High school students from across the state traveled to the University of Wisconsin-Stevens Point on Friday, May 5, to talk about literature, get a taste of the college experience and make connections with each other.
Throughout the spring semester, students from Menasha, Adams-Friendship and Madison La Follette high schools collaborated with UWSP English 381 students on the Connections Project.
Initiated in spring 2006, the Connections Project provides English education majors an opportunity to practice skills essential to becoming successful teachers.
High school students read and discussed a book throughout the semester, with UWSP English 381 students acting as teachers and facilitators.
The project gives these future teachers the opportunity to interact with a variety of students, evaluate work, give feedback and create lesson plans.
Participants from UWSP visited the high schools throughout the semester and spent a day with students at each school.
To complete the project, options were provided for the high school students to create and present on their visit to UWSP.
Erica Ringelspaugh, assistant professor of English and UWSP alumna, is teaching English 381 for the first time this semester. However, Ringelspaugh has experience with the project as a teacher at Adams-Friendship high school.
Ringelspaugh was one of the first cooperating high school teachers involved with the Connections Project in 2006; it was her second year of teaching.
Ringelspaugh explained the project provided UWSP students a chance to apply lessons learned during the semester.
The project allows 381 students to slow down the teaching process and take teaching a lesson one step at a time.
“Students get to look at every step and see what is best practice. That forces students to make some of those skills habits that they can build on later,” Ringelspaugh said.
Morgan Brinkman, English 381 student, agreed with Ringelspaugh.
“This experience has helped me step into that teacher role pretty authentically,” Brinkman said. “I feel like I can stand in front of a group of students and say ‘My name is Ms. Brinkman’ and not falter.”
Rachel France, another English education major, felt the project prepared her in ways like no other class during her college career.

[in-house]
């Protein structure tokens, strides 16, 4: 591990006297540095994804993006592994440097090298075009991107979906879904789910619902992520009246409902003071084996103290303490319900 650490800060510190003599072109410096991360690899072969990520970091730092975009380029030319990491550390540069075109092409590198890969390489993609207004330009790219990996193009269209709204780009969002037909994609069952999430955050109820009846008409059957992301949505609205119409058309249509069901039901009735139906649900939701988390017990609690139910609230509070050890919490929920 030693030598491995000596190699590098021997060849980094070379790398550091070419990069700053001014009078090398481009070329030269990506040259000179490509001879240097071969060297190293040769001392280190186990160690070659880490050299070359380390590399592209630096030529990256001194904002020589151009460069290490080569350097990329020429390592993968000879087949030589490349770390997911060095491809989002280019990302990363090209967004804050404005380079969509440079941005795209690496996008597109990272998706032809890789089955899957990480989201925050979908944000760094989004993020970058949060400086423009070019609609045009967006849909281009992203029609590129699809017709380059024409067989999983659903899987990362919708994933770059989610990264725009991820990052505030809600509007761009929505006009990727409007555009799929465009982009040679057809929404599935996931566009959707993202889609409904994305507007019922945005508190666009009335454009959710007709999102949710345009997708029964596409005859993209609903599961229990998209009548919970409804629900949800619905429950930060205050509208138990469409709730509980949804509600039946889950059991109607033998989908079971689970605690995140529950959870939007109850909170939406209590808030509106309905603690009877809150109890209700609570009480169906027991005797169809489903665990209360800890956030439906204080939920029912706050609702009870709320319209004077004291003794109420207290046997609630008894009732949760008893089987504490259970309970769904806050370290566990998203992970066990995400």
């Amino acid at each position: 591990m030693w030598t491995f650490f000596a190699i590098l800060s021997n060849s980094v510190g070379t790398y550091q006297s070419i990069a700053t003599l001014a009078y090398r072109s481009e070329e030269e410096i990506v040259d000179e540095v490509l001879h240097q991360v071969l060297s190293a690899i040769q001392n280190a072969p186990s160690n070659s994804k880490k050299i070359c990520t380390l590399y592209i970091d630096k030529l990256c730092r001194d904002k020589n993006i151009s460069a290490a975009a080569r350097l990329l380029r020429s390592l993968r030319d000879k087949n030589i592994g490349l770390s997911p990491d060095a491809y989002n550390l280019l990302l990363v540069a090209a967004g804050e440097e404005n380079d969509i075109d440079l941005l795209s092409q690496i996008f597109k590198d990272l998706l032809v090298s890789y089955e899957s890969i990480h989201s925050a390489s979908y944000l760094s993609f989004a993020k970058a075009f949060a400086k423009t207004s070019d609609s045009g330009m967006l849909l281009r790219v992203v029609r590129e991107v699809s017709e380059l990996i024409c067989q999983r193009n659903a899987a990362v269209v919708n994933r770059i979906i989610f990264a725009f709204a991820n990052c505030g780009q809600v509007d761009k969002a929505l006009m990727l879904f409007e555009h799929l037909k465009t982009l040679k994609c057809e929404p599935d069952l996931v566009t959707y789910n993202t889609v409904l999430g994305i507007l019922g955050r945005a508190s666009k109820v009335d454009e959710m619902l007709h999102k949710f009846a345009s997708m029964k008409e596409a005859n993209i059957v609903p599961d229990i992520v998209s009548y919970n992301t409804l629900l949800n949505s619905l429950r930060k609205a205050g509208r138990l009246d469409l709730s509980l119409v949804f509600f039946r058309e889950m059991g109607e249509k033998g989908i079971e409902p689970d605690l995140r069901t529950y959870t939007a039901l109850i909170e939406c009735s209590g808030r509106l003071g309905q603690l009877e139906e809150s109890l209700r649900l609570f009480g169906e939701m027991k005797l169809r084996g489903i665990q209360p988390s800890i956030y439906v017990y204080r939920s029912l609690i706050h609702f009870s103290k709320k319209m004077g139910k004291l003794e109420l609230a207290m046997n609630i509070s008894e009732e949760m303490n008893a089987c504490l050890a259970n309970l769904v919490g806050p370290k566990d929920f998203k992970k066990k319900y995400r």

“This is the most hands-on project I’ve ever done,” France said. “We get full control of our classroom.”
With experience as a high school teacher, Ringelspaugh understands the importance of this project for both the college and high school students.
“They are so thrilled to talk with college students. My students in Adams-Friendship didn’t picture themselves on college campuses because they don’t have that life experience,” Ringelspaugh said. “This was a way to get them talking with college students and get them on a college campus.”
The Connections Project culminated with a campus visit day, which saw close to 100 high school students experience a day at UWSP.
English 381 students prepared opening and closing activities and gave their students a campus tour. The high school students presented final projects to their peers and connections teachers from the 381 class.
Both France and Brinkman admitted they were slightly nervous when students arrived but deemed the day a success.
Brinkmann said despite the demands of the project, making connections with the students was wonderful. “Overall it was really an amazing experience for me and hopefully for the students,” Brinkman said.
France shared similar thoughts. “It was rewarding to look at the students’ final projects,” France said. “I think our students learned a lot from each other and I learned a lot from them just seeing the work that they put in.”
Ringelspaugh gave credit to the 381 students for their tremendous work this semester. She feels like the Connections Project provides a unique opportunity.
“I didn’t get to do the Connections Project when I went to UWSP,” Ringelspaugh said. “I really think that it has been a game changer in our program.”
“I wish every program did this,” France said. “I was talking with some of my roommates, who are also education majors, and they are kind of jealous because they’ve never had anything so intensive in their program.”